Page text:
That said, it’s important to keep them engaged and interested in the meantime. Below are some examples of calls to action within transactional emails (or as a separate triggered email in the case of ASOS) that subtly tempt new purchasers back on-site to have a browse, or call new customers to follow the brand on social media.
While returning to the website isn’t the most compelling of calls to action straight after a purchase, encouraging micro-conversions like following on social (with convincing CTA copy, of course) can be a great way of keeping in touch.
Customer reviews are super valuable to online retailers for a multitude of reasons: they give useful feedback, they’re amazing social proof that can have a significant impact on conversions (more on this here), and they’re also great for SEO.
From a customer loyalty point of view, they’re a good excuse to check in with a customer following a purchase, to keep you front of mind and to demonstrate top customer service. Most importantly, however, they’re an opportunity to set up another purchase.
Here’s how (and how not) to do it.
Here’s an example of a feedback email I received from House of Fraser.
To the casual eye it might look like any regular review request, but there are a number of problems with it:
‘Dear Customer’ – this comes across as impersonal, especially since I provided my name in the checkout process
‘Our customers’ feedback really helps us continue to improve’ – good for you, but what’s in it for me?
‘It will take just 10 minutes to complete’ – Ten minutes of my time for nothing in return? Are you having a laugh?!
The trouble with this email, and many review requests in general, is that it focuses too much on the individual transaction instead of playing the long game. If you’re serious about retaining customers, there should be no ‘dead ends’ in your marketing – every customer communication should be used as an opportunity to nurture customers into that next purchase.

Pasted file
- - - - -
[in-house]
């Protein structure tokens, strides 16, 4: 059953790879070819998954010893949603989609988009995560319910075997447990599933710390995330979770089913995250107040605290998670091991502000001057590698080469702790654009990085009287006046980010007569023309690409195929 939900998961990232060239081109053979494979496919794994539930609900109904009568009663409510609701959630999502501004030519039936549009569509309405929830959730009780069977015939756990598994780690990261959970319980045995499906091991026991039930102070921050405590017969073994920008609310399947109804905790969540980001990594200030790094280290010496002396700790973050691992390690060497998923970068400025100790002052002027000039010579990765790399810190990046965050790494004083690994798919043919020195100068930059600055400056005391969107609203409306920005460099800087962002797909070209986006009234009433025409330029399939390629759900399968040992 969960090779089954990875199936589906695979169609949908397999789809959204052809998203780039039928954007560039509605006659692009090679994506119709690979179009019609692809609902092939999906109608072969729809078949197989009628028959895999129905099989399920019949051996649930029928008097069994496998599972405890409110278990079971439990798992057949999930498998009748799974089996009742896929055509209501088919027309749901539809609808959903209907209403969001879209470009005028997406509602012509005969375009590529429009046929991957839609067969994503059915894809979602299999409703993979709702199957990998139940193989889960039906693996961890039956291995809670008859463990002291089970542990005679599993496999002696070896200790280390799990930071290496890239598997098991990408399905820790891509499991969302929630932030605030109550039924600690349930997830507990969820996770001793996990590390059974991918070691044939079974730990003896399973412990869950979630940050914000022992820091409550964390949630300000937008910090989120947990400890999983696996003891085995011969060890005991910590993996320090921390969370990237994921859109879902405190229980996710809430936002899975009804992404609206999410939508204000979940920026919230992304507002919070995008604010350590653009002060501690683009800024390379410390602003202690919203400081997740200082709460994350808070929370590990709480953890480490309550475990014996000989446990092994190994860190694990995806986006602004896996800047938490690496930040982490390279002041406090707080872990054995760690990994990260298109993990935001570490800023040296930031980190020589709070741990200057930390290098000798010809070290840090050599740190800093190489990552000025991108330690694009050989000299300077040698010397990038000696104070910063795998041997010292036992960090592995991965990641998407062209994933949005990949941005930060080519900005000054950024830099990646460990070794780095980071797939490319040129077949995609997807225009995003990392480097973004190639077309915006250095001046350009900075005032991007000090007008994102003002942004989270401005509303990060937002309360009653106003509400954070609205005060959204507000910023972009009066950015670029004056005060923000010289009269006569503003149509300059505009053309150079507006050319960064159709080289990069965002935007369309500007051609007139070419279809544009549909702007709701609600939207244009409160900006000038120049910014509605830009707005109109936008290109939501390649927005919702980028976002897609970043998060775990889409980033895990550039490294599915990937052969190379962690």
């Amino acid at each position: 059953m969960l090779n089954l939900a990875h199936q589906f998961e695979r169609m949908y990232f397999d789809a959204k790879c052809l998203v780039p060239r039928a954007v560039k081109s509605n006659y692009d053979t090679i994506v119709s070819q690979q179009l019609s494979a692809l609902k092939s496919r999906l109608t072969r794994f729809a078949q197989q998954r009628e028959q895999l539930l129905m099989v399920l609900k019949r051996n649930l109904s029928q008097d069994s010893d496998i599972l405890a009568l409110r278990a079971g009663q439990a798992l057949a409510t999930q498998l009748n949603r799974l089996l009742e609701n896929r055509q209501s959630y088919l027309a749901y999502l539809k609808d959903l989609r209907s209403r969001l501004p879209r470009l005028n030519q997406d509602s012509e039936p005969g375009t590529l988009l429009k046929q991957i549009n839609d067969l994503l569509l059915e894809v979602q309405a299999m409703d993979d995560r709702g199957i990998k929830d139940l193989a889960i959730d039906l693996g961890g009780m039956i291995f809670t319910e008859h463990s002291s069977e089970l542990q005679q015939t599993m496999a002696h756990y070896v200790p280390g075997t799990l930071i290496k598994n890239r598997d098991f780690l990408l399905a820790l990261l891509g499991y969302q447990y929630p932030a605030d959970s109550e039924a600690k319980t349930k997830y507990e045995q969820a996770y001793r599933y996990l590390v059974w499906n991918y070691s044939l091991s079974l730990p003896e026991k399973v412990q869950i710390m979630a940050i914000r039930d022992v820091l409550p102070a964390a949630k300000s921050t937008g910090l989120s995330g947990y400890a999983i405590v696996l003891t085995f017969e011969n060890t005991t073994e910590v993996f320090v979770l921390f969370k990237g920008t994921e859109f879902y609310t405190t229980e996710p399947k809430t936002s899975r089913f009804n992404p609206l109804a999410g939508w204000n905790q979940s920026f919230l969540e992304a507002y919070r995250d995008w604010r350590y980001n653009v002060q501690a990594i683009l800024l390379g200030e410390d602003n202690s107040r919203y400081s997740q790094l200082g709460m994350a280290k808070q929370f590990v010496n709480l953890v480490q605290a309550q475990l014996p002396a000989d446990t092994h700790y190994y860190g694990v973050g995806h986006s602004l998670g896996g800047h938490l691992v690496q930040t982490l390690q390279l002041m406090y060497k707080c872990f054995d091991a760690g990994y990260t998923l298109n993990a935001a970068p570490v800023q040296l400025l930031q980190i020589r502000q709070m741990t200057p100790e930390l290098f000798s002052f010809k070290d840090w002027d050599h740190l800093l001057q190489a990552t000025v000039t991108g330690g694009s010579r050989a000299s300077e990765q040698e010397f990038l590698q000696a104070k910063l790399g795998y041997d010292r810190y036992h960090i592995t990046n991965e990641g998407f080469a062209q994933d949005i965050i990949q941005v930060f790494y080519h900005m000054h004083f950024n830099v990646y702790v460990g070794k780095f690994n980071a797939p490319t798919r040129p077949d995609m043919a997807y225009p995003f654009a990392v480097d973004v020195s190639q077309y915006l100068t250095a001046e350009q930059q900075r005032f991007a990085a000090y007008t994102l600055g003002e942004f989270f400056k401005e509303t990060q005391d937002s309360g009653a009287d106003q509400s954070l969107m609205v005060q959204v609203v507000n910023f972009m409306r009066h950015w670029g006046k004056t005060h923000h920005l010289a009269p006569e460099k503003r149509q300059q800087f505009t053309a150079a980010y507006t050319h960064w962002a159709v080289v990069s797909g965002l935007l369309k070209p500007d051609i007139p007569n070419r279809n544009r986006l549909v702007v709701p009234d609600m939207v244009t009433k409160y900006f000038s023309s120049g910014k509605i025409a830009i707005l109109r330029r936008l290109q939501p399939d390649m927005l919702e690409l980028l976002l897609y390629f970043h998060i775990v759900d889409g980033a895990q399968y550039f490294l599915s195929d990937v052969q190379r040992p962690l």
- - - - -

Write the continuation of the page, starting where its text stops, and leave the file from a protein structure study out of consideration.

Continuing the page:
Incentivise them to leave a review.
This is a really great tactic on two counts. Firstly, customers are likely to be more willing to leave feedback, because they feel they’re getting something in return (you scratch my back, I’ll scratch yours etc. etc.).
Secondly (and perhaps more importantly), you’re inadvertently encouraging them on in their customer journey with you. In their eyes, you’re giving them something nice in return for their time. From your perspective, you’re gaining a valuable review, as well as increasing the chance they’ll come and spend with you again using their discount. Good times all round.
Above we covered how to use customer feedback requests to sow the seeds for a future purchase, but there are other methods of setting up the next purchase, too.
Some recent purchasers might be ready to buy again straight away. Adding a ‘you may also like’ recommendation box to your post-purchase emails (like House of Fraser in their order confirmation email) is a nice way of subtly coaxing them into making a quick follow-up purchase, without being too pushy.